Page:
Keep the broth hot by keeping it in a saucepan on a low heat, or microwaving from time to time.
Repeat the procesure until the rice are cooked "al dente" (firm, not crunchy not mushy)... it should take about somewhere between 20-25minutes more or less.
Serve hot with plenty of parmigiano to sprinkle upon.

Monday, 13 September 2010


This traditional lebanese treat is a wonderful summer fixture, no hassle, no heat recipe with ripe tomatoes in season, bursting with refreshing flavours. Also it makes a great part of a mediterranean vegetarian feast that would impress even a staunch carnivours, served along with hummus and falafel. :-) Ideally, prepare it about a couple of hours in advance and let it set for a while, for the flavours to settle and blend in. For a twist, you can use a handful of fresh coriander leaves in place of mint. In a pinch, couscous can be used in place of bulghur.


150-200g lebanese bulghur
1 bunch flat leaved parsley, washed and finely chopped
3-4 firm red tomatoes, washed and finely chopped
Small fistful of chopped fresh mint leaves
1/2 red onion, or 2 spring onion, chopped
Juice of 1 lemon or lime
salt (as desired)
drizzle of extra virgin olive oil
a dash of black pepper
a generous dash of zatar, or mixture of thyme, majoram and oregano
1 tablespoon sesame seed
(serves 3-4)


Pour boiling water on bulghur just enough to moisten the entire surface.
Cover and let it stand for an hour.
Mix all ingredients except the sesame seed in a bowl.
Let it stand in the fridge for a couple of hours to let the flavour set.
Just before serving, dry roast the sesame seed and mix into the salad.

Friday, 10 September 2010

Wild Mushrooms and bechamelle sauce

This is a great way to showcase often costly, precious and gorgeous gourmet wild mushrooms, delicious on gnocchi, polenta, pasta of all sorts, mashed potatoes or just scooping it up and eating by themselves. On a pinch the regular button mushrooms (champignon) can be used, but a splurge on more exotic shrooms will be highly worth it. Frozen ones can be used too.
(Above picture shows my latest effort with chanterelle, served over strangolapreti)

About 500g of roughly shredded wild mushrooms (porcini, chanterelle, or mixture), or more as desired.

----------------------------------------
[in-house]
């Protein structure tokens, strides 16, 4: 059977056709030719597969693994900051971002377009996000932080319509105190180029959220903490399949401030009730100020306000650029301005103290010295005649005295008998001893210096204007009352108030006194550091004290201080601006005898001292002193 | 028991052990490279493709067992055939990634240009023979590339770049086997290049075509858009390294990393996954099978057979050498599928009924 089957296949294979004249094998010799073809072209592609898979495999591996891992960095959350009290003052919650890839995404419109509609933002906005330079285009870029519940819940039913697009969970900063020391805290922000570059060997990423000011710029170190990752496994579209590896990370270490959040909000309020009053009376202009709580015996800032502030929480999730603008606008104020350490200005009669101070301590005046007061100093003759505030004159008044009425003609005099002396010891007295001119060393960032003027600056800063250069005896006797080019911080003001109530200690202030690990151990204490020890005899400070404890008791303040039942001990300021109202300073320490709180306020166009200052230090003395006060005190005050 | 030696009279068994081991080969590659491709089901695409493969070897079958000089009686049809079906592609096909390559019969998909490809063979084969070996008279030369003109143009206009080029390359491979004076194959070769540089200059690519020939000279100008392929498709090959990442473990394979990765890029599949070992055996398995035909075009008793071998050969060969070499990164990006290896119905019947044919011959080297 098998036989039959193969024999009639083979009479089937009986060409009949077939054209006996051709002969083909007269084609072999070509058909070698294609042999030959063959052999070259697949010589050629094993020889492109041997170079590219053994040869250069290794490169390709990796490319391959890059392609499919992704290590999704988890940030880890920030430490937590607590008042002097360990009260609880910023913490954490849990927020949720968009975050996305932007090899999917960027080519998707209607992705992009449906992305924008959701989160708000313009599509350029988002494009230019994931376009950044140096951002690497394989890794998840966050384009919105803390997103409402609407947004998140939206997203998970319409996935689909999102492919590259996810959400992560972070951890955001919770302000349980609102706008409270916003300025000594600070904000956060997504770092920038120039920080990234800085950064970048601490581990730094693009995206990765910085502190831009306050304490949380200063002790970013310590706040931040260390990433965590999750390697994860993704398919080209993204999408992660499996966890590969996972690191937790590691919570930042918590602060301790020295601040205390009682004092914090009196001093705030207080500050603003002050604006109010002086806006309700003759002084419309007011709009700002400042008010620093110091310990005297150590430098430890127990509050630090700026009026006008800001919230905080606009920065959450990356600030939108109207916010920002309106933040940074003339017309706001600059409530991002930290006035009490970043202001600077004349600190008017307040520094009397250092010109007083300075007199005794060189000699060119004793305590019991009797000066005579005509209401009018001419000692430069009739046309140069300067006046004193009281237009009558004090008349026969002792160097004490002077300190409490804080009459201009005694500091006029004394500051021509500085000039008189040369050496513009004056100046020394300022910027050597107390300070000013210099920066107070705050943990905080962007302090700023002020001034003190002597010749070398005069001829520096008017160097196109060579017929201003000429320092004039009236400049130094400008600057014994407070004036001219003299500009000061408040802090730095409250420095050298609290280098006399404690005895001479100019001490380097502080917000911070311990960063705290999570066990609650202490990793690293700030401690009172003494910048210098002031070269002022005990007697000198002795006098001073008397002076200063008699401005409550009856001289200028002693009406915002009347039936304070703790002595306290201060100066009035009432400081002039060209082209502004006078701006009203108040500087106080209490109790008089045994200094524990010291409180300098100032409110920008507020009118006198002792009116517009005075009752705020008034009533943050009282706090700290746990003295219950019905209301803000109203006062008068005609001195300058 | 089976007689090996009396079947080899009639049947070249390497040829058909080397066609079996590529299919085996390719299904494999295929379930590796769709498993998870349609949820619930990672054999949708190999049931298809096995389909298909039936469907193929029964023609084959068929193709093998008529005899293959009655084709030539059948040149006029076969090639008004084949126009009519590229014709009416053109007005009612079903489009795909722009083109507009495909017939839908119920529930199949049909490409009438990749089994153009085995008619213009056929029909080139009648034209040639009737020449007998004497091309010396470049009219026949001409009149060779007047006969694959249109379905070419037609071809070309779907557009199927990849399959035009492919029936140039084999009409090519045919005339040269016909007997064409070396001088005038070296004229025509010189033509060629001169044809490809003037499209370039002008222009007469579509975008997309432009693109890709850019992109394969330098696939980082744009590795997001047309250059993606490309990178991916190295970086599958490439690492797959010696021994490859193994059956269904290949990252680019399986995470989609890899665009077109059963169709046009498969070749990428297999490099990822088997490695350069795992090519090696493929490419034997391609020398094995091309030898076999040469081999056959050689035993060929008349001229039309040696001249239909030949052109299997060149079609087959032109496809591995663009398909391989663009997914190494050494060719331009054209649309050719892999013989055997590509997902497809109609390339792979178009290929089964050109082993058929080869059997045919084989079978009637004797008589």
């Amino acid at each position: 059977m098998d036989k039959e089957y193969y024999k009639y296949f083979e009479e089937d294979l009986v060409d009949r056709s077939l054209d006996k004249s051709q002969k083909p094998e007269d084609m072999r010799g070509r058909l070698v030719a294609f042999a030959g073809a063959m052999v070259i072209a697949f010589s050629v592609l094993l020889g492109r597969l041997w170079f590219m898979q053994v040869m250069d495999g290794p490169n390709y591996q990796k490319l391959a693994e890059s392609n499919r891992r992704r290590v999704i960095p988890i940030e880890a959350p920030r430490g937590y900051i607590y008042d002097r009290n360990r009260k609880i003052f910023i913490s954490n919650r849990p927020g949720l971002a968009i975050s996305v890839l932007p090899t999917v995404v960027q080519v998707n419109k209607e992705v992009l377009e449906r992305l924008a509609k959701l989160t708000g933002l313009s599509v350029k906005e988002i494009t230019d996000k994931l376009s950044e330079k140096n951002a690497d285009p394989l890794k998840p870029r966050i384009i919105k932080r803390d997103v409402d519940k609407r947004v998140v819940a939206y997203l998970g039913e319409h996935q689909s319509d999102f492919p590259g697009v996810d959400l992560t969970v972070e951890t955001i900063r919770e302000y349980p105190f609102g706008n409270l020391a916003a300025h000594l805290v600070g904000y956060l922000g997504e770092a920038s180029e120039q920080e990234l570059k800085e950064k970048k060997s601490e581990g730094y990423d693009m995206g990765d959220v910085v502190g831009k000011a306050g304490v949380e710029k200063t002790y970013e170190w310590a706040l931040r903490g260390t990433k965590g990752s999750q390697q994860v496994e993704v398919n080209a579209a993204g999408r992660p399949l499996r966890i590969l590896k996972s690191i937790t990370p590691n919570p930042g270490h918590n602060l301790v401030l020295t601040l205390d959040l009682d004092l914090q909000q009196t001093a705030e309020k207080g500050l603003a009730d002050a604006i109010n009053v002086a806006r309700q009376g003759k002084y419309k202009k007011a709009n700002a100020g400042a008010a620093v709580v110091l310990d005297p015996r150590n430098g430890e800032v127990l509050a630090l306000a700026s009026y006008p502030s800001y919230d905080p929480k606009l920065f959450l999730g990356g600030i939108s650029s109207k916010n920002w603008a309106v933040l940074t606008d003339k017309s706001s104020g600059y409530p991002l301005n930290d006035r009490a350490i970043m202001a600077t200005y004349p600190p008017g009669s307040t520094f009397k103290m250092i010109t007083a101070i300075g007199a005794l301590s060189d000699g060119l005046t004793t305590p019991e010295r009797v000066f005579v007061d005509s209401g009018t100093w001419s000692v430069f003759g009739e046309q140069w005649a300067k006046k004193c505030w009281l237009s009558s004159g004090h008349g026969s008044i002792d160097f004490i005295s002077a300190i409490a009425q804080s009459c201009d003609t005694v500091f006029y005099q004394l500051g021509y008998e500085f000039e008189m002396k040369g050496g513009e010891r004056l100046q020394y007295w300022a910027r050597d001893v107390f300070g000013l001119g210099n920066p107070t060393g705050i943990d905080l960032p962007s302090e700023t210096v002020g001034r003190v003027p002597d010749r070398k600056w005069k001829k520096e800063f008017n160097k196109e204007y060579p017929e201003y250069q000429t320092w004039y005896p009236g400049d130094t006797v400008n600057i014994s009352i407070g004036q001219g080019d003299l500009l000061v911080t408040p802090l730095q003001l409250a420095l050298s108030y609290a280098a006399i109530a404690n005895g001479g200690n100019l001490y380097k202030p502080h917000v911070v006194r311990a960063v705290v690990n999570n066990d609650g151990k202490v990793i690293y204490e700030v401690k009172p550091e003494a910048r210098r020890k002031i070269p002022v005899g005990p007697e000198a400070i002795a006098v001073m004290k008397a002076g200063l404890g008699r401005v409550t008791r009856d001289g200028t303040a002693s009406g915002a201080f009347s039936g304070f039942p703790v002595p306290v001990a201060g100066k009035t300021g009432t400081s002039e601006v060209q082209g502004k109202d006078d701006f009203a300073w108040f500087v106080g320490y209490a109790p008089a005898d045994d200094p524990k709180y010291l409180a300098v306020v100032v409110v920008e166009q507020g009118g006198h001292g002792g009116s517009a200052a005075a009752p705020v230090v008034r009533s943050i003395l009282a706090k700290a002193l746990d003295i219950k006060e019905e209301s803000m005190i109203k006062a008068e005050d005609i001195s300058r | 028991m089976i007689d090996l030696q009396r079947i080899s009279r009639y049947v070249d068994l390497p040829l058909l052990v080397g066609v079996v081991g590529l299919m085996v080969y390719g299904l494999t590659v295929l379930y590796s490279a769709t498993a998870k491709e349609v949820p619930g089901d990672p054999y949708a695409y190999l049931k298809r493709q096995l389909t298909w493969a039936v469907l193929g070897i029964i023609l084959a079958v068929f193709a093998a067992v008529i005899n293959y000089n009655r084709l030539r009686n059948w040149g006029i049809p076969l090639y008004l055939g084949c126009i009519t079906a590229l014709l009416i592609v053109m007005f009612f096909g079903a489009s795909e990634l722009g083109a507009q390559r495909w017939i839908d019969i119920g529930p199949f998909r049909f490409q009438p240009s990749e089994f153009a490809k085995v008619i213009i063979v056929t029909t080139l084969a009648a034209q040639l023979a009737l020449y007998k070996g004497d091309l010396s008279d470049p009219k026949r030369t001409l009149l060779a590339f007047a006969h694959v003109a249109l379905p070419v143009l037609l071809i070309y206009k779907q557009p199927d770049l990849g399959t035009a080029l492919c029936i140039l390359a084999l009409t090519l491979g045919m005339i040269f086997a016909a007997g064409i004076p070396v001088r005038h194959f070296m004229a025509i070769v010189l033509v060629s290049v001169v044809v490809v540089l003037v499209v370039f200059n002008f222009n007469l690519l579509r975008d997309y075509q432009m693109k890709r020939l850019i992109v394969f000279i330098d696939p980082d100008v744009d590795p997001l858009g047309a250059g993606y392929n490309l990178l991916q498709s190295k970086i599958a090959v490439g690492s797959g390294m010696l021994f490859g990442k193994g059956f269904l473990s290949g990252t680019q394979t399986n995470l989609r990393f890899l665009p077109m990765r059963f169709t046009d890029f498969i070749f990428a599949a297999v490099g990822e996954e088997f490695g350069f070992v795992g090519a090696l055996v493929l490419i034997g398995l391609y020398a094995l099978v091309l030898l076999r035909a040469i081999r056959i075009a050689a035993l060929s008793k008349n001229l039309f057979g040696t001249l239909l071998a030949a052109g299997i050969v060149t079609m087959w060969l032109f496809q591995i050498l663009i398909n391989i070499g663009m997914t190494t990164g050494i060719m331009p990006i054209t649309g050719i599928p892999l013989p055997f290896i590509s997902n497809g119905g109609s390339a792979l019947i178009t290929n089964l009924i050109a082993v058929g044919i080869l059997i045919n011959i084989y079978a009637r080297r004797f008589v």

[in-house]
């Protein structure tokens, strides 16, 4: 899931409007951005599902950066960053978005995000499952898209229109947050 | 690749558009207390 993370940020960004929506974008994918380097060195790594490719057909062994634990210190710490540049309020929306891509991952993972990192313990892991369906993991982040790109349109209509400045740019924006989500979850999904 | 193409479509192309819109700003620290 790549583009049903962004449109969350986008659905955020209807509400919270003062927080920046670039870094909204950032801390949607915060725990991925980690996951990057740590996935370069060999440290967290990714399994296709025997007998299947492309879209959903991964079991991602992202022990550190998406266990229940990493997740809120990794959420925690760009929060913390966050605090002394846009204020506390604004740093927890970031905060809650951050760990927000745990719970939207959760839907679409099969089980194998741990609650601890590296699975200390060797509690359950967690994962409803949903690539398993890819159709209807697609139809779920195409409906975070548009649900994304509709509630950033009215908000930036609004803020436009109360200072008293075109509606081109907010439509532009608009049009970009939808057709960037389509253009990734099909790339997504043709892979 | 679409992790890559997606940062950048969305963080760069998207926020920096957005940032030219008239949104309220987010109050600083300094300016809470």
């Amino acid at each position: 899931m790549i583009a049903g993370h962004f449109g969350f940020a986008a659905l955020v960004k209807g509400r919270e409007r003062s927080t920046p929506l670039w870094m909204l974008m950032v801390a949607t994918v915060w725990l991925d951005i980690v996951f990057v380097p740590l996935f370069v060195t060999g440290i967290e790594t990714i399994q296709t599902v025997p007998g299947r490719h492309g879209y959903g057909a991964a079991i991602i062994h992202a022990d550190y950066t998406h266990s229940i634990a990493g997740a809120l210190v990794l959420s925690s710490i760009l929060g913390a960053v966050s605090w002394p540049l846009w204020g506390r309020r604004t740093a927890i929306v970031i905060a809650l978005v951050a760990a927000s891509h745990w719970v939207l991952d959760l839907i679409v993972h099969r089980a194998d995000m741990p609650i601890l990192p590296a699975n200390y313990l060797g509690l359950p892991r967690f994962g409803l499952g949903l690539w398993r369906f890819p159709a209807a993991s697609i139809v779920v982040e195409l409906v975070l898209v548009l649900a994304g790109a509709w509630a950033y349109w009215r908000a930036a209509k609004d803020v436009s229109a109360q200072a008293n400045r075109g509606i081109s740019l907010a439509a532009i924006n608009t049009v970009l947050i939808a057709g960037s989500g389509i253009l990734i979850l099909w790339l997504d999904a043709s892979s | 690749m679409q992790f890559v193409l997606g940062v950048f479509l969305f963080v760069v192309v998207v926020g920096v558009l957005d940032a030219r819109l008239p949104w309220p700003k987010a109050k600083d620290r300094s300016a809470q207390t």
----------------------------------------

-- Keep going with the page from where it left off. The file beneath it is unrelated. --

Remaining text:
3-4 shallots, finely shredded (or 1 small onion)
2 garlic cloves, smashed or chopped
2 tbsp butter
about 10 leaves of fresh sage, chopped
dash of salt and pepper
250ml bechamelle
milk, as needed

Sautè the shrooms, shallots(onion), garlic and sage in butter on medium heat, until they are completely softened and the liquid from the veg evaporates, about 15-20 minutes.
While cooking add a dash of salt and pepper. (I go very generous on pepper)
Add the bechamelle, stir it to blend it in. If the bechamelle is too thick add a small amount of milk to thin it slightly.
Heat it through.
Enjoy with your choice of treat (pasta, polenta etc.), or without!!

Tuesday, 7 September 2010

Strangolapreti (Trentino-Alto Adige)

Every time we come back from our summer holiday in the Alps I get obsessed with their luscious local dishes and specialties, and it takes some time to get over. And this is another example. Tasty gnocchi based on crushed bread and spinach (or similar green leafy veg), its name "Strangolapreti" translates to "Priest Chokers". There is no known sinister/criminal background to this dish however, the origin of the name is supposed that priests in the old days, typically hearty eaters, loved this dish so much and they used to scarf it down to the point they choked themselves. Typical way to serve it is with melted butter with fresh chopped sage. However it goes well with just about any sauce or condiments, and my favourite is wild mushrooms-bechamelle sauce (as shown in the second pic), which I will post separately!